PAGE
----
According to The Prisoner: The Official Companion by Robert Fairclough, the Prisoner episode "The Girl Who Was Death (1968 episode)" was based upon a two-part Danger Man script that had been planned for the fourth series. In this surreal episode, Number Six meets "Potter", John Drake's Danger Man contact. Christopher Benjamin portrayed the character in both series. As well as guest-starring in this show, Paul Eddington played another spy and No.6's former colleague, Cobb, in the opening episode of the latter show.

The first Danger Man season includes four episodes which use footage filmed in the Welsh resort of Portmeirion, which later became the primary shooting location of the Village in The Prisoner. Further inspiration came from a Danger Man episode called "Colony Three", in which Drake infiltrates a spy school in Eastern Europe during the Cold War. The school, in the middle of nowhere, is set up to look like a normal English town in which pupils and instructors mix as in any other normal city, but the instructors are virtual prisoners with little hope of ever leaving. It is often thought this episode was a precursor to The Prisoner; it was filmed in the new town of Hatfield, Hertfordshire.[15]

Even reference books conflict on The Prisoner as a Danger Man continuation. Vincent Terrace's The Complete Encyclopedia of Television Programs 1947–1979 postulates that John Drake's resignation reason is revealed in the "Do Not Forsake Me Oh My Darling (1967 episode)" episode, which is a follow-up to a mission assigned to Number Six before he was sent to The Village. Richard Meyers makes the same claim in his 1981 book, TV Detectives. He further states that this connects directly to "an episode of Secret Agent never shown in this country [i.e. the United States] with John Drake investigating the story of a brain transferral device in Europe",[16] but no such episode of Danger Man was ever made. McGoohan stated in a 1985 interview that the two characters were not the same, and that he had originally wanted a different actor to play the role of Number Six.[17]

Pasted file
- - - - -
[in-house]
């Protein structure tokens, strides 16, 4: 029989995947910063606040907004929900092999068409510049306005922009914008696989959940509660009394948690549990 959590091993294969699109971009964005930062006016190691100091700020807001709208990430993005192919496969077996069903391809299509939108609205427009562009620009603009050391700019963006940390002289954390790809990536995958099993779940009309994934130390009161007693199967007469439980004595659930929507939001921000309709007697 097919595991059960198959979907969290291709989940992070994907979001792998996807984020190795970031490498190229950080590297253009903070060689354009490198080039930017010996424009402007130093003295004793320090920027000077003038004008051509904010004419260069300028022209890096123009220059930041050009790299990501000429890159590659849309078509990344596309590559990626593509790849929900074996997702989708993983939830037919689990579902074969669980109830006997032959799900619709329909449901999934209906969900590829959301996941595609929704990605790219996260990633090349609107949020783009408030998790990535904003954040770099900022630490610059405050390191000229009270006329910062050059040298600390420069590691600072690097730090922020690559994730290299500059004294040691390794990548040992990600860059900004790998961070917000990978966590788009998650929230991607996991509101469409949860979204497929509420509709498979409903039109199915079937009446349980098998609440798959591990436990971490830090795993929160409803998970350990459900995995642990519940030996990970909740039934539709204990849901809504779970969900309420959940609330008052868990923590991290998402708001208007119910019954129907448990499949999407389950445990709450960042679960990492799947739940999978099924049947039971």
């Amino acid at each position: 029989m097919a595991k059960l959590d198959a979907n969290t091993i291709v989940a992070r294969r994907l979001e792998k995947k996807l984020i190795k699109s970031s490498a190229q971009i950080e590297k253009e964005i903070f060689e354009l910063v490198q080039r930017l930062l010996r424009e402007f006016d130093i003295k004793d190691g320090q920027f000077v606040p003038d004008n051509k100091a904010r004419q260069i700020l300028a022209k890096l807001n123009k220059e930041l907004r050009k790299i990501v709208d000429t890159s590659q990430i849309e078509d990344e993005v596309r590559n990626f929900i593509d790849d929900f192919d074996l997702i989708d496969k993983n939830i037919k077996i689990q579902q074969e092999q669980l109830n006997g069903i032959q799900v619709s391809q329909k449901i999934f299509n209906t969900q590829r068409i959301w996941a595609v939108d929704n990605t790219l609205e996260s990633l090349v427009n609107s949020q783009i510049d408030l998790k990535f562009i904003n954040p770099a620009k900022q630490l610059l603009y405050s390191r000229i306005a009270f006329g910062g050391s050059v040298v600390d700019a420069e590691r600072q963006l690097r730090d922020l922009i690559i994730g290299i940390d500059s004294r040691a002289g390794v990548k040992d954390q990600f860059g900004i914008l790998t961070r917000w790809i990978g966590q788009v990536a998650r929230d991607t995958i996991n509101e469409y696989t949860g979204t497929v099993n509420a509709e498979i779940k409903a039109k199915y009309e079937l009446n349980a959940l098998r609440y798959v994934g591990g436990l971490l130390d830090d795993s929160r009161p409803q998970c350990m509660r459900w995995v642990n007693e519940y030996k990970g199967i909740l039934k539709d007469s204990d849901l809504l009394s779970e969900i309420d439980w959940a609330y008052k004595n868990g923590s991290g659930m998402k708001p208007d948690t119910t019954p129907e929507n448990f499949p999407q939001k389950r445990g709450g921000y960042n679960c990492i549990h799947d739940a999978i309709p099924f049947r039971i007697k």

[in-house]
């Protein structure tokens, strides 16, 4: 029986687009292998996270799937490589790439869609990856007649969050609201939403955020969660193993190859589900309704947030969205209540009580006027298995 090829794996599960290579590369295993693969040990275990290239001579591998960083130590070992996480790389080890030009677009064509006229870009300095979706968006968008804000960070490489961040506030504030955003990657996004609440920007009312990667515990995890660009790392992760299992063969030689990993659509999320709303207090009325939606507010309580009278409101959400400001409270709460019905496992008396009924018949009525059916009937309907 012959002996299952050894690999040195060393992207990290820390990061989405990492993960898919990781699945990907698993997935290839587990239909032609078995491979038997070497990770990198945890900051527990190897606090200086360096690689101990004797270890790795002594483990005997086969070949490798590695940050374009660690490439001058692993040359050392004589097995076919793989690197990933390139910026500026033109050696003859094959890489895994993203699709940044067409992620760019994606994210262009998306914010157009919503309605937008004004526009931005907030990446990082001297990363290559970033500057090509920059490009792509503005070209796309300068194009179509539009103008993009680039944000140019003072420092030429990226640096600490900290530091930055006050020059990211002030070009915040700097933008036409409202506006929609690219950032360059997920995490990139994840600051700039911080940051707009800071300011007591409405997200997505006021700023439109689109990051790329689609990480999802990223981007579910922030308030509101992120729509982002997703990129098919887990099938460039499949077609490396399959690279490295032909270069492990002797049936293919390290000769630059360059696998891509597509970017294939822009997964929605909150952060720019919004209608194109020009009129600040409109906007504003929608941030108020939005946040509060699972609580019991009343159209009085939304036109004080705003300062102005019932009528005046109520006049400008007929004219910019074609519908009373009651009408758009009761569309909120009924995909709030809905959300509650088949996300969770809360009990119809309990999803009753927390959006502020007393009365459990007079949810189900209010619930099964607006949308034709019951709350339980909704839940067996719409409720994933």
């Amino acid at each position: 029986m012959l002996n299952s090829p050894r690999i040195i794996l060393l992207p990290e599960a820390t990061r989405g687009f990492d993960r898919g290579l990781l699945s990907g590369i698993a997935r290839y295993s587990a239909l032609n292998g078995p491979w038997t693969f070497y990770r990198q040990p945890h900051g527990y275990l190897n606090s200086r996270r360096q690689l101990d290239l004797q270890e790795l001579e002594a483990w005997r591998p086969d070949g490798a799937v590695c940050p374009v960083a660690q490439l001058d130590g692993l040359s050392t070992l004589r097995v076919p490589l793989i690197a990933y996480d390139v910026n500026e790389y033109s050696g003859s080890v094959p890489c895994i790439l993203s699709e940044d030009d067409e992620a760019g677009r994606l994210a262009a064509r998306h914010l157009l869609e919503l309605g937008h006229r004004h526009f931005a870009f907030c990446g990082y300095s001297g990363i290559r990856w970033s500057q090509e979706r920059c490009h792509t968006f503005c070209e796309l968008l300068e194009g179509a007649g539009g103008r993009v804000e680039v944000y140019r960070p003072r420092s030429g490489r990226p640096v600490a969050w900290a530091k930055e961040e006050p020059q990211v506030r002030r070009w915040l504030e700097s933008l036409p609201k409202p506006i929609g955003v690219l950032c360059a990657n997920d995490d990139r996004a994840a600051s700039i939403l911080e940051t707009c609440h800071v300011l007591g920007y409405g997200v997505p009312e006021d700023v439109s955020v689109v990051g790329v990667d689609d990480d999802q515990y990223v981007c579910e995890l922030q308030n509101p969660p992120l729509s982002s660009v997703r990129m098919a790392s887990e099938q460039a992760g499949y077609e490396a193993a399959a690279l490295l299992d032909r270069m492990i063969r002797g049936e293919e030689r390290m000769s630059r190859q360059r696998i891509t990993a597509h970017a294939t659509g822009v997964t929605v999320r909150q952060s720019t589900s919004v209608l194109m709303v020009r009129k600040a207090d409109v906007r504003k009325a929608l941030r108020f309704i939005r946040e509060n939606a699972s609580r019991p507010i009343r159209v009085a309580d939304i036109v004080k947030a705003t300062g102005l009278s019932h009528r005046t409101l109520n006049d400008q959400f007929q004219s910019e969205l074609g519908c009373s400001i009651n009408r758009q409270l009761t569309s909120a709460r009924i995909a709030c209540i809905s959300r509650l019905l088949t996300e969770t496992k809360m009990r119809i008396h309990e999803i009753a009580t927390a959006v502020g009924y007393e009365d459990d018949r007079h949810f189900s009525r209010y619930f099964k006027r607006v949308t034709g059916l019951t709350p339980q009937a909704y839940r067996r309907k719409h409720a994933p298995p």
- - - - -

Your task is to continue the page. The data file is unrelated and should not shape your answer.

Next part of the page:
John Draje[]

John Drake, a fictional character, was the debonair and duty-bound secret agent played by Patrick McGoohan in the British television series Danger Man (1960–1962, 1964–1966) (known in the US as Secret Agent). Unlike James Bond, he never carried a gun, rarely used far-fetched gadgets, never got the girl, and rarely killed anyone on screen.